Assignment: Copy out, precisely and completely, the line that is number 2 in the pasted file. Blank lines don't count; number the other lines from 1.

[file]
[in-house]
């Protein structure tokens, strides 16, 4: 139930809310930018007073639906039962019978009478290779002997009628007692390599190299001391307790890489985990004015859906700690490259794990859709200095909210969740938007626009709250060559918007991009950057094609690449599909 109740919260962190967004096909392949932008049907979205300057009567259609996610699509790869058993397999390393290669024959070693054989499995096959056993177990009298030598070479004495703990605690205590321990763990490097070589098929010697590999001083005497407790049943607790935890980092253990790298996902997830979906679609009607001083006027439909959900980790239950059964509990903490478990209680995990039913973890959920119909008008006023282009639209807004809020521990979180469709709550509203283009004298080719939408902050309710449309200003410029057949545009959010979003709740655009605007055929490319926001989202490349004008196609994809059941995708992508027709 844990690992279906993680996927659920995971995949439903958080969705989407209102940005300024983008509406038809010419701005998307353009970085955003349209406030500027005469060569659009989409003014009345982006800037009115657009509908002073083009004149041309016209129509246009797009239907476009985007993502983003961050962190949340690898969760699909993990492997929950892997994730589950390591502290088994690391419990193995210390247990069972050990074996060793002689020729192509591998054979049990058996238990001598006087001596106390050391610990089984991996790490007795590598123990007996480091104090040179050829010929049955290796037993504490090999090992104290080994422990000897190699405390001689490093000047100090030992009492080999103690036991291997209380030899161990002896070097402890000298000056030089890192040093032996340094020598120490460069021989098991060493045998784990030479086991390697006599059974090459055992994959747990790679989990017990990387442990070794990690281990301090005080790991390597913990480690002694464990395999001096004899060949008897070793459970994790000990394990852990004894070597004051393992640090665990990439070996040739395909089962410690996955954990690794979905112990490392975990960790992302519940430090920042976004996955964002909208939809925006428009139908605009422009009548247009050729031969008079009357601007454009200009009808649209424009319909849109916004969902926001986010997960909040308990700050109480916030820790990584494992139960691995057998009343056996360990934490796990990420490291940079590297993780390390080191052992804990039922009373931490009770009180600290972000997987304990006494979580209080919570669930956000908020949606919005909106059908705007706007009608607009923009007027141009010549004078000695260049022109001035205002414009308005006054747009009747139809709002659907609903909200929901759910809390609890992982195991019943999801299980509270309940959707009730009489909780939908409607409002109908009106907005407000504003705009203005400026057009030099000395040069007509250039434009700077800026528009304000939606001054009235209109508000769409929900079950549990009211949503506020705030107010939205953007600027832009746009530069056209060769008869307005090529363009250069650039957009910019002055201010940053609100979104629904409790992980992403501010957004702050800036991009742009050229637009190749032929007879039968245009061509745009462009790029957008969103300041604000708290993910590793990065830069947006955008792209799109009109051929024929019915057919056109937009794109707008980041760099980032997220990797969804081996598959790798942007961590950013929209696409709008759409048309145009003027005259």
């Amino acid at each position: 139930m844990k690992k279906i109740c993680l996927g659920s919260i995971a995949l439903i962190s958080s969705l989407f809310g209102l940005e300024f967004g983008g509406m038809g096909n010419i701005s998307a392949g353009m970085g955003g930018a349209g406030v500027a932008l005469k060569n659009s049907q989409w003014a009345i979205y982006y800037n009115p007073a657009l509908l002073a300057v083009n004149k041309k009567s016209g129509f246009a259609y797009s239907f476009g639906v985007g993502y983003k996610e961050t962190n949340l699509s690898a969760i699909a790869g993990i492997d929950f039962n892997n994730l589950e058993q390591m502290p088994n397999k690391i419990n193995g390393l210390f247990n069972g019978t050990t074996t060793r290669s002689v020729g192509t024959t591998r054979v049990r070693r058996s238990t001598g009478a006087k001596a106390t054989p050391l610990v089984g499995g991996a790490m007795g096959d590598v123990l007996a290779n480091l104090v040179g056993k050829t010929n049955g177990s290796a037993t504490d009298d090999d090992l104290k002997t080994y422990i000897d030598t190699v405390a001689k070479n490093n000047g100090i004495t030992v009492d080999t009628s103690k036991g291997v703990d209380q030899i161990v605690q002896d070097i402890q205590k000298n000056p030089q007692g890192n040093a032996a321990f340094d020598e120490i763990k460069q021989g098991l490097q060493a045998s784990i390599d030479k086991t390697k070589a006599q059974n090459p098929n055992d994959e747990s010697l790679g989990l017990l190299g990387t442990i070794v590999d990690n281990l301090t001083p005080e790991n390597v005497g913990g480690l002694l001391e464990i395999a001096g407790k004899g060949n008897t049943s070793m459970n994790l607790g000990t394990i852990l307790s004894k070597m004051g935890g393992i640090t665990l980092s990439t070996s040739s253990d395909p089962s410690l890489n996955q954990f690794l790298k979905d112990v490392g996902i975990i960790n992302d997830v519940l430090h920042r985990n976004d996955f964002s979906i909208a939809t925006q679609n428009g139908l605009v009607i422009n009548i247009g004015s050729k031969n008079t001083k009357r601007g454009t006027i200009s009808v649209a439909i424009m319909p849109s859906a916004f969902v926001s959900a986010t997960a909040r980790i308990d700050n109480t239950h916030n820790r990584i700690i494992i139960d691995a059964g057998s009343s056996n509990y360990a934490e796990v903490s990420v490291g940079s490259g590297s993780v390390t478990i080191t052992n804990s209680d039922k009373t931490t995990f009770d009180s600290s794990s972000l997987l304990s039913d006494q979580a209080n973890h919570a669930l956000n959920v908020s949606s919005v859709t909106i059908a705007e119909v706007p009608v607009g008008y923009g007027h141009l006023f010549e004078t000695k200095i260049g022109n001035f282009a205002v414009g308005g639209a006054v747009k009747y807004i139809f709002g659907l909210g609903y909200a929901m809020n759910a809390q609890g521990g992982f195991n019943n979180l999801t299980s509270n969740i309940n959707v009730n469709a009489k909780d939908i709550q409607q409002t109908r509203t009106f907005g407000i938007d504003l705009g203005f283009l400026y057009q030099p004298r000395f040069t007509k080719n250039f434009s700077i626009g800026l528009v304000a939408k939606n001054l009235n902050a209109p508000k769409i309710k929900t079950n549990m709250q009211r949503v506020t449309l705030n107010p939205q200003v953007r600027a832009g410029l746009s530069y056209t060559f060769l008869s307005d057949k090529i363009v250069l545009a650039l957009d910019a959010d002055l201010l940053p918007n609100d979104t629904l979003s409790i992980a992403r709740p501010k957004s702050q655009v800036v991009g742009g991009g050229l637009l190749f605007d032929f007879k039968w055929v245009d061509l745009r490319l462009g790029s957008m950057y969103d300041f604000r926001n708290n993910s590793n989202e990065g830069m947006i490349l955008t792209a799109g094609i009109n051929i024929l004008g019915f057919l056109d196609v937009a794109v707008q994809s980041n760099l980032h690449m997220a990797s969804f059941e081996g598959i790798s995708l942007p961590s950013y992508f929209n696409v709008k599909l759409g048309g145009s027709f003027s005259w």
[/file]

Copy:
């Protein structure tokens, strides 16, 4: 139930809310930018007073639906039962019978009478290779002997009628007692390599190299001391307790890489985990004015859906700690490259794990859709200095909210969740938007626009709250060559918007991009950057094609690449599909 109740919260962190967004096909392949932008049907979205300057009567259609996610699509790869058993397999390393290669024959070693054989499995096959056993177990009298030598070479004495703990605690205590321990763990490097070589098929010697590999001083005497407790049943607790935890980092253990790298996902997830979906679609009607001083006027439909959900980790239950059964509990903490478990209680995990039913973890959920119909008008006023282009639209807004809020521990979180469709709550509203283009004298080719939408902050309710449309200003410029057949545009959010979003709740655009605007055929490319926001989202490349004008196609994809059941995708992508027709 844990690992279906993680996927659920995971995949439903958080969705989407209102940005300024983008509406038809010419701005998307353009970085955003349209406030500027005469060569659009989409003014009345982006800037009115657009509908002073083009004149041309016209129509246009797009239907476009985007993502983003961050962190949340690898969760699909993990492997929950892997994730589950390591502290088994690391419990193995210390247990069972050990074996060793002689020729192509591998054979049990058996238990001598006087001596106390050391610990089984991996790490007795590598123990007996480091104090040179050829010929049955290796037993504490090999090992104290080994422990000897190699405390001689490093000047100090030992009492080999103690036991291997209380030899161990002896070097402890000298000056030089890192040093032996340094020598120490460069021989098991060493045998784990030479086991390697006599059974090459055992994959747990790679989990017990990387442990070794990690281990301090005080790991390597913990480690002694464990395999001096004899060949008897070793459970994790000990394990852990004894070597004051393992640090665990990439070996040739395909089962410690996955954990690794979905112990490392975990960790992302519940430090920042976004996955964002909208939809925006428009139908605009422009009548247009050729031969008079009357601007454009200009009808649209424009319909849109916004969902926001986010997960909040308990700050109480916030820790990584494992139960691995057998009343056996360990934490796990990420490291940079590297993780390390080191052992804990039922009373931490009770009180600290972000997987304990006494979580209080919570669930956000908020949606919005909106059908705007706007009608607009923009007027141009010549004078000695260049022109001035205002414009308005006054747009009747139809709002659907609903909200929901759910809390609890992982195991019943999801299980509270309940959707009730009489909780939908409607409002109908009106907005407000504003705009203005400026057009030099000395040069007509250039434009700077800026528009304000939606001054009235209109508000769409929900079950549990009211949503506020705030107010939205953007600027832009746009530069056209060769008869307005090529363009250069650039957009910019002055201010940053609100979104629904409790992980992403501010957004702050800036991009742009050229637009190749032929007879039968245009061509745009462009790029957008969103300041604000708290993910590793990065830069947006955008792209799109009109051929024929019915057919056109937009794109707008980041760099980032997220990797969804081996598959790798942007961590950013929209696409709008759409048309145009003027005259």